Wallace claimed: “Mr. Pruitt, there are all kinds of studies that contradict you.” He then cited the UN Intergovernmental Panel on Climate Change’s (IPCC) 2013 claim that there it a “95% likely” that “human influence has been the dominant cause of the observed warming since the mid-20th century.”
Wallace even featured this onscreen graphic to make his question look official:
Apparently absent in Wallace’s show preparation was the fact that the UN IPCC’s “95%” claim is nothing more than guesswork and has no statistical basis whatsoever.
Even Reuters news service recognized this in a 2013 article. Reuters explained that the UN IPCC’s 95% confidence of human causation of global warming was “based on a discussion among the authors,” not a scientifically sound statistic.
Reuters essentially exposed that the fact that UN scientists (who are hand-picked by governments to support the IPCC’s political mandate that it seeks to further the human climate change narrative) talked their way to the 95% claim!
“Scientists use a mixture of data and ‘expert judgment’ to decide how likely it is that climate change is man-made and rule out other factors, such as changes in the sun’s output,” Reuters wrote. [Note: Many UN scientists have turned against the organization. See UN Scientists Who Have Turned on the UN IPCC & Man-Made Climate Fears — A Climate Depot Flashback Report]
‘No more scientific a process than a show of hands’
Lord Christopher Monckton, a former …
How dare he!? EPA scientific integrity office reviewing Pruitt’s comments that CO2 is not climate control knob
The U.S. Environmental Protection Agency’s scientific integrity watchdog is reviewing whether EPA chief Scott Pruitt violated the agency’s policies when he said in a television interview he does not believe carbon dioxide is driving global climate change, according to an email seen by Reuters on Friday.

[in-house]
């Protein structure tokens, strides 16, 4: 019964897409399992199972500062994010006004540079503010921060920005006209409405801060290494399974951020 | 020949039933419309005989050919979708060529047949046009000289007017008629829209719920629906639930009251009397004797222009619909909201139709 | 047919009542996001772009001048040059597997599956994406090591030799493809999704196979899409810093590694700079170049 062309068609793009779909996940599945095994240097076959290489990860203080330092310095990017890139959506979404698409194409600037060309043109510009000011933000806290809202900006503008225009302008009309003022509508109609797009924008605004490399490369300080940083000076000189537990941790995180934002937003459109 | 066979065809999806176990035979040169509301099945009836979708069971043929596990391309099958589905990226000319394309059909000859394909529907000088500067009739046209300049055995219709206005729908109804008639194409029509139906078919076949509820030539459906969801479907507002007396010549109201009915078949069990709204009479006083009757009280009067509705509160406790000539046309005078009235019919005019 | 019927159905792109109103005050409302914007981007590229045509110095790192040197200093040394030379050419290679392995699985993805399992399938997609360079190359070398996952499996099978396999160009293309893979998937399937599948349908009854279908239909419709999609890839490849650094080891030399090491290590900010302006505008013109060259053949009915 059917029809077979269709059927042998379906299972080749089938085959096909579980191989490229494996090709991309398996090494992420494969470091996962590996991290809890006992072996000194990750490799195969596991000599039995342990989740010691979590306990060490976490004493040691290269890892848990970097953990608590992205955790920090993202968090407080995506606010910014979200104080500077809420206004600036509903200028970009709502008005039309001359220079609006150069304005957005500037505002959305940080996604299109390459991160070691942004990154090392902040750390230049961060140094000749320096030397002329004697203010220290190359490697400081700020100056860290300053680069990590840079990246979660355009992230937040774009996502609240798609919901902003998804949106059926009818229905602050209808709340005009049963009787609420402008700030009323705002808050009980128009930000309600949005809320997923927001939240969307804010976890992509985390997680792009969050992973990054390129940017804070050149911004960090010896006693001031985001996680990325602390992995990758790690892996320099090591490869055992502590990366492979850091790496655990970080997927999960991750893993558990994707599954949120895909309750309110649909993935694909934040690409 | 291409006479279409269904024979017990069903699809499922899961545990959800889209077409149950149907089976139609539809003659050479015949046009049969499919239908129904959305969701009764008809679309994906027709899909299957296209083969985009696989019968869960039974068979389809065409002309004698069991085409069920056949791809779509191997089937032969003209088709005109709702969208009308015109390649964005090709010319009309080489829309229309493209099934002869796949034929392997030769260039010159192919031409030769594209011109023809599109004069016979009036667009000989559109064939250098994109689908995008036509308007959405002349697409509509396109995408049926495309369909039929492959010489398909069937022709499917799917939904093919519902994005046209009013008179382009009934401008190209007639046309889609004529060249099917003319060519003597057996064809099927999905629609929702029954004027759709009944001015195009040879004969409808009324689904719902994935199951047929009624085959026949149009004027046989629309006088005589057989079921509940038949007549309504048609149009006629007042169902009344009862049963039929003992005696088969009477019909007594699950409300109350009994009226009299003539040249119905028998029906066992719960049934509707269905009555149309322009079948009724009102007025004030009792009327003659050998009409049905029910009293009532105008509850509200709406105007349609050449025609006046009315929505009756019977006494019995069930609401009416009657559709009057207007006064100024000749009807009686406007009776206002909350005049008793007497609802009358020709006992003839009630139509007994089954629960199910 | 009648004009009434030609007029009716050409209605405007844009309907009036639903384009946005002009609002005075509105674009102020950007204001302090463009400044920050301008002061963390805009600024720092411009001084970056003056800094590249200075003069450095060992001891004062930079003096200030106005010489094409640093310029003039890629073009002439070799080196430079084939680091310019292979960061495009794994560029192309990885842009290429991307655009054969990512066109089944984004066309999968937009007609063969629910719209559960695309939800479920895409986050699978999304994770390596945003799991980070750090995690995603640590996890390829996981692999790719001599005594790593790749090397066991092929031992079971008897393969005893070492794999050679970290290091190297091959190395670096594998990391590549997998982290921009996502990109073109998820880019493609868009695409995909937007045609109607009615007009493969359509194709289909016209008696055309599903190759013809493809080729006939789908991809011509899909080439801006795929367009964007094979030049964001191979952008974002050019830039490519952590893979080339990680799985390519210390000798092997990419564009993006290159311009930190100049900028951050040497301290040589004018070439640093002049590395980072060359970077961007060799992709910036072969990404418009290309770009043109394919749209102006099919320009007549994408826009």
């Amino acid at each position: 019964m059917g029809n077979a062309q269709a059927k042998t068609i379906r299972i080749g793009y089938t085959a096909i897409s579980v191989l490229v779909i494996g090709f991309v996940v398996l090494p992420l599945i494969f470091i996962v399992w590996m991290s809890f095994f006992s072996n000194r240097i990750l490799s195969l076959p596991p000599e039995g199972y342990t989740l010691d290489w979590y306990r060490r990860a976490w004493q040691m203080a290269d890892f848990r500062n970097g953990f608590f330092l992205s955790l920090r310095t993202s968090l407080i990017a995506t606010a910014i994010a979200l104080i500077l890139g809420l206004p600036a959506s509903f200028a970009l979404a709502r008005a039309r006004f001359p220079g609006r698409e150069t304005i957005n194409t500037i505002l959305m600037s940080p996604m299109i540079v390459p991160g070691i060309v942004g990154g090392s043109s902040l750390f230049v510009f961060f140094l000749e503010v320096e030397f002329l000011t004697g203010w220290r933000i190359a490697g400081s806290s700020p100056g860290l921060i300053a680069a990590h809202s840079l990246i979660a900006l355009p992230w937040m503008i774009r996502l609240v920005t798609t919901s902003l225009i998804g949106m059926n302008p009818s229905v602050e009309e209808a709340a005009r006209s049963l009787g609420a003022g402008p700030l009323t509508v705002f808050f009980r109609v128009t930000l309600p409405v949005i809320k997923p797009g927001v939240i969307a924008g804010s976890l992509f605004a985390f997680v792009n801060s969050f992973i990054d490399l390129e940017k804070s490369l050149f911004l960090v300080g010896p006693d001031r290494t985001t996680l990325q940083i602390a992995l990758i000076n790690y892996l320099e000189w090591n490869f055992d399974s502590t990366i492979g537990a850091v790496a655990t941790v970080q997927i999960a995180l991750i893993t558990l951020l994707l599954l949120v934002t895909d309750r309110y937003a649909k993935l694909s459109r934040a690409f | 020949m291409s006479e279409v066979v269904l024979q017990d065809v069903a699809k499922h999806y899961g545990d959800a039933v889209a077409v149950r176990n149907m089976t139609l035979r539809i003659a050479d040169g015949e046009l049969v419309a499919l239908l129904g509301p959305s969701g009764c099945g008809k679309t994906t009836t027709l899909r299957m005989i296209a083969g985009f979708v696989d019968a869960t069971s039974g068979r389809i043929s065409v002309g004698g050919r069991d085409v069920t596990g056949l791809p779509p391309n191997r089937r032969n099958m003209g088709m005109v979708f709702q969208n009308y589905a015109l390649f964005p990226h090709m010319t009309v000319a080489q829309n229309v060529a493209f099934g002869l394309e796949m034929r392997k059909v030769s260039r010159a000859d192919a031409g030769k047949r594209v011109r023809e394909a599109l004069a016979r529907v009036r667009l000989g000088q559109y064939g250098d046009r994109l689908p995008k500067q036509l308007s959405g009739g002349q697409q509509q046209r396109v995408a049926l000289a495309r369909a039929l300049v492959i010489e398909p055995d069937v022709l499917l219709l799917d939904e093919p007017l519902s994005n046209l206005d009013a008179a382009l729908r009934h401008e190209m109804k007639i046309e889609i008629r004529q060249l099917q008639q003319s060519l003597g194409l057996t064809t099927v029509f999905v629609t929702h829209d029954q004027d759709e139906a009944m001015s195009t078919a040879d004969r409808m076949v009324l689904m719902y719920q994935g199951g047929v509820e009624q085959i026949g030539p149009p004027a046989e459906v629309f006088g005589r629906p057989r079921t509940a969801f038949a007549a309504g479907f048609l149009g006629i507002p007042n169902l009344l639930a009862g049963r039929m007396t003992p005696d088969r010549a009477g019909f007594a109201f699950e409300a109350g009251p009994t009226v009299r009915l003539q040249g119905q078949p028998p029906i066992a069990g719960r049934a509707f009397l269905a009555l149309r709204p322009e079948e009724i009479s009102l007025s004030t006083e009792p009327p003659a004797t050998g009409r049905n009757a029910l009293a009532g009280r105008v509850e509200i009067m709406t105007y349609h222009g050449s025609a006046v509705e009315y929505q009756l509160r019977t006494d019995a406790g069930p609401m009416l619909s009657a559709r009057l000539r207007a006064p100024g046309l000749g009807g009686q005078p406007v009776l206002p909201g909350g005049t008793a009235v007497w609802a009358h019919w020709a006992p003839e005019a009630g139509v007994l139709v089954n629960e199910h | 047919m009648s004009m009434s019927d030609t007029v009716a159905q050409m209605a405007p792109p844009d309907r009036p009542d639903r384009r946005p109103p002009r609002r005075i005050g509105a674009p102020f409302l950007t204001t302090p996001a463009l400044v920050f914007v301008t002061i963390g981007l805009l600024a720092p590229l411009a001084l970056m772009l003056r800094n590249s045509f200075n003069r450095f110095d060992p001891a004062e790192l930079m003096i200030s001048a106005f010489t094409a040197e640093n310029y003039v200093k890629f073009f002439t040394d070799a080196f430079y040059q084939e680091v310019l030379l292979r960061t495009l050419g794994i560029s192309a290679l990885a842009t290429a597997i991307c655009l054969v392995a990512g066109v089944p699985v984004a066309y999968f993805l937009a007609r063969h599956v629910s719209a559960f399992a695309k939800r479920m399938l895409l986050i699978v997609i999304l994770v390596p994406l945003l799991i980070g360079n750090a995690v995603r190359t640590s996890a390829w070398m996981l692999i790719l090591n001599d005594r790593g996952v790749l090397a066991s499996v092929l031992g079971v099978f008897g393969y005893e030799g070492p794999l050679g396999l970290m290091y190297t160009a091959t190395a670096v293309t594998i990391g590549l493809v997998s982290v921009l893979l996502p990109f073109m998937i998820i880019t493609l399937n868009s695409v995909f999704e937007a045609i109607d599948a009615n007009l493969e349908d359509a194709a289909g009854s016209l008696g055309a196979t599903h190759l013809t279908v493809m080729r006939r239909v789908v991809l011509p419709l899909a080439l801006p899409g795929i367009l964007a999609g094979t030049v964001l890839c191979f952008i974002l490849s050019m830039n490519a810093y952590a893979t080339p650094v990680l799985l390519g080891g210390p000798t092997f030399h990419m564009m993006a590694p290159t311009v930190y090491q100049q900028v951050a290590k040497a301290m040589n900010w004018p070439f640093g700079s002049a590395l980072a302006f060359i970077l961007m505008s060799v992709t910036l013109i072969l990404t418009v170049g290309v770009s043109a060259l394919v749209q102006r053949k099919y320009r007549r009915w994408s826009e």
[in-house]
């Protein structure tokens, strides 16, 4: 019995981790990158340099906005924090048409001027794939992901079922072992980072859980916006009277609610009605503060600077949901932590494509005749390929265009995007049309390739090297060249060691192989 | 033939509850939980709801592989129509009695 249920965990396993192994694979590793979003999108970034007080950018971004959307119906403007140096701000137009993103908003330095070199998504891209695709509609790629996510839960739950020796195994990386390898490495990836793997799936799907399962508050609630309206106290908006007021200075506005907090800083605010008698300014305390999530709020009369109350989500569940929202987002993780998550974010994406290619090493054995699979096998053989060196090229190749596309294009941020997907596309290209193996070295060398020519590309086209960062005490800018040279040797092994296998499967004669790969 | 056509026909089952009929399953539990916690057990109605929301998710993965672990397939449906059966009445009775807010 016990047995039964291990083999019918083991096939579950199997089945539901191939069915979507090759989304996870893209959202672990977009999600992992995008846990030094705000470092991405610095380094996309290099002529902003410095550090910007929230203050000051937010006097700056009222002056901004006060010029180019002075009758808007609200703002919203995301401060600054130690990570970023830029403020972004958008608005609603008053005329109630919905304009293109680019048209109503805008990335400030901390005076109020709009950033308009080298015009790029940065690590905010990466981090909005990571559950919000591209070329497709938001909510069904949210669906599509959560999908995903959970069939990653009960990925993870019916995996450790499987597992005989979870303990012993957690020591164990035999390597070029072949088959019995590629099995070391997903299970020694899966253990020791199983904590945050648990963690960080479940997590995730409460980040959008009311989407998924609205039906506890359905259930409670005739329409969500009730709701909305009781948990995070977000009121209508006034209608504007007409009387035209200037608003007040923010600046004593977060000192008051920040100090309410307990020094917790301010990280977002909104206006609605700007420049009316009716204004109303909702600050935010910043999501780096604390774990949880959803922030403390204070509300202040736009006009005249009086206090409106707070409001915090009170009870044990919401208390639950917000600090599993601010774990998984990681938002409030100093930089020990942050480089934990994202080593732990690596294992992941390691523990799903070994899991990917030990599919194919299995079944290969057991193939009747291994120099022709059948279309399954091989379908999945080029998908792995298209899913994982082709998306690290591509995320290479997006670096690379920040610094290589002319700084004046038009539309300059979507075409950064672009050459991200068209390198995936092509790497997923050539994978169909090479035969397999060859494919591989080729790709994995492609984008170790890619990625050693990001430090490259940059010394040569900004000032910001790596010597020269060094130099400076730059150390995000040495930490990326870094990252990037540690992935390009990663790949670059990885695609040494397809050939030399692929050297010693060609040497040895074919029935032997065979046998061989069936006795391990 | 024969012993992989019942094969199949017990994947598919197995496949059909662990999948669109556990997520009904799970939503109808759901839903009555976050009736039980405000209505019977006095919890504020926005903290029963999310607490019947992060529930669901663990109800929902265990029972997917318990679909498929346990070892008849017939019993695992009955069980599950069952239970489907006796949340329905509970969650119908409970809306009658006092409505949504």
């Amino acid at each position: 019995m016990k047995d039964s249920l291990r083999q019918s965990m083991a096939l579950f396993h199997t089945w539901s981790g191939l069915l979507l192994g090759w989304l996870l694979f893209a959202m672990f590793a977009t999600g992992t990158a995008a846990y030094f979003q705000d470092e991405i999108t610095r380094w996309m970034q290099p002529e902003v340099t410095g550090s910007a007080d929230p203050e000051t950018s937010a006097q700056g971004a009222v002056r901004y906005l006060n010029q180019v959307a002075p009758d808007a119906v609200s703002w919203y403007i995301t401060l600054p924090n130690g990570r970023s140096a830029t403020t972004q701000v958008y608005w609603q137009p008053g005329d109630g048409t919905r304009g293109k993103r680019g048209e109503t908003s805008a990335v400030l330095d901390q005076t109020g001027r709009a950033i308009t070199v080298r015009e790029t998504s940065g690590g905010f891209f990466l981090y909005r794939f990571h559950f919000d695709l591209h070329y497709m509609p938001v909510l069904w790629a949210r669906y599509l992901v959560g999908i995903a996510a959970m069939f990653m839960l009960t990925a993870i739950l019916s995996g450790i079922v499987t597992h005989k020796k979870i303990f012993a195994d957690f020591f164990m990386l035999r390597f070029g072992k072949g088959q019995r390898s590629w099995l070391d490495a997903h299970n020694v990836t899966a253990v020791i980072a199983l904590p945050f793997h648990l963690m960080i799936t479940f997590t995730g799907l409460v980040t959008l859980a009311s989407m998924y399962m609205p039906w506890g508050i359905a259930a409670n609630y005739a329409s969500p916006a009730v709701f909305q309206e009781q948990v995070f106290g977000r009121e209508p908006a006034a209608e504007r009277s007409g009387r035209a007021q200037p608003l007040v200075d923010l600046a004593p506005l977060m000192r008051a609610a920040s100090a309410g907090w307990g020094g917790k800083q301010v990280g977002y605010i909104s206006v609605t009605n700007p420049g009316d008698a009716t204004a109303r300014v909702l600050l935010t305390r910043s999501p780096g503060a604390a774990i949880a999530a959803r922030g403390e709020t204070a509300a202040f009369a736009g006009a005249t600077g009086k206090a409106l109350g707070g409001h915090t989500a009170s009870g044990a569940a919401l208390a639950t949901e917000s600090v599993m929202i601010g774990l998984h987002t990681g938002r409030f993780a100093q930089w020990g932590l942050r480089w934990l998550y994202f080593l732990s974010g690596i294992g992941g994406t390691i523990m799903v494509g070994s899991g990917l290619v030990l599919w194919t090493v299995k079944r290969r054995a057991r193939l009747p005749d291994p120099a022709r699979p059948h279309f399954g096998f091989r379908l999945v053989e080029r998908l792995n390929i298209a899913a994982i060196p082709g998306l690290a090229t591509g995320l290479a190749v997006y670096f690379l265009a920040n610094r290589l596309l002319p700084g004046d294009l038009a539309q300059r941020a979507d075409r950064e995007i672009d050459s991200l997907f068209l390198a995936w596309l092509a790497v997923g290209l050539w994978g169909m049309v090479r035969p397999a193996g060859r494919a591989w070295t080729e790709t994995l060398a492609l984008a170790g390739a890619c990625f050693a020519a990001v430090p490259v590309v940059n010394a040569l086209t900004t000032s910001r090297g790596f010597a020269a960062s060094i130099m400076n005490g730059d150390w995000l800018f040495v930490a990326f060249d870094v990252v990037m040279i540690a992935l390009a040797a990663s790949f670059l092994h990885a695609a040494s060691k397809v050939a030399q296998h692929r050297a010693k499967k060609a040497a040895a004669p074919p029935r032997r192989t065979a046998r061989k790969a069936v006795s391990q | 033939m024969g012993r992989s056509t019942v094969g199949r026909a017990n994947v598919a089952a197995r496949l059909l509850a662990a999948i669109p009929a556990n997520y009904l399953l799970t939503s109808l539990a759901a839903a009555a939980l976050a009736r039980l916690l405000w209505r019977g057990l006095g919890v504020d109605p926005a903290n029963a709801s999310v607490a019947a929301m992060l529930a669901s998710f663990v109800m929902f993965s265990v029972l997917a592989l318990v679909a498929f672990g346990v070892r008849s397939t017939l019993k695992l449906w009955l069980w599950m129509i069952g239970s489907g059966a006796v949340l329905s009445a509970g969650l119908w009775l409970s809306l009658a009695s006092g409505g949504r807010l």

Lawyers for environmental group the Sierra Club had asked the EPA’s Office of Inspector General to check whether Pruitt violated policy when he told a CNBC interviewer on March 9, “I would not agree that it’s a primary contributor to the global warming that we see.”
The EPA Inspector General’s office responded to the Sierra Club on Thursday in an email, saying it had referred the matter to the EPA’s Scientific Integrity Officer, Francesca Grifo, for review.
“If after the SIO review, she concludes there is some aspect of the letter itself, or her findings or conclusions that she believes are appropriate for further consideration by the OIG, she will so notify the OIG,” the email stated.
A spokeswoman for the EPA defended Pruitt’s comments.
“Administrator Pruitt makes no apologies for having a candid dialogue about climate science and commonsense regulations that will protect our environment, without creating unnecessary regulatory burdens that kill jobs,” said Liz Bowman in an emailed statement.
“Differing views and opinions on scientific and technical matters is a legitimate and necessary part of EPA’s decision-making process, which is consistent with EPA’s scientific integrity policy that was in place even during the Obama administration,” she added.
The EPA website says its scientific integrity policy requires EPA officials and staff to ensure the agency’s work respects the findings of the broader scientific community.…
President Trump will try to land a knockout blow on his predecessor’s sprawling climate agenda by issuing an executive order today targeting at least nine actions that form the foundation of U.S. efforts to cut emissions and prepare for rising perils.
The “energy independence” order, to be signed at 2 p.m. today, underscores Trump’s belief that the seriousness of climate change was overblown by the past administration and deserves to be set aside in order to revive a struggling coal industry and encourage an unbridled boom in the production of oil and gas.
A senior White House official, when asked yesterday if the president agrees with scientists who say that people are largely responsible for rising temperatures, told reporters, “Yeah, sure.”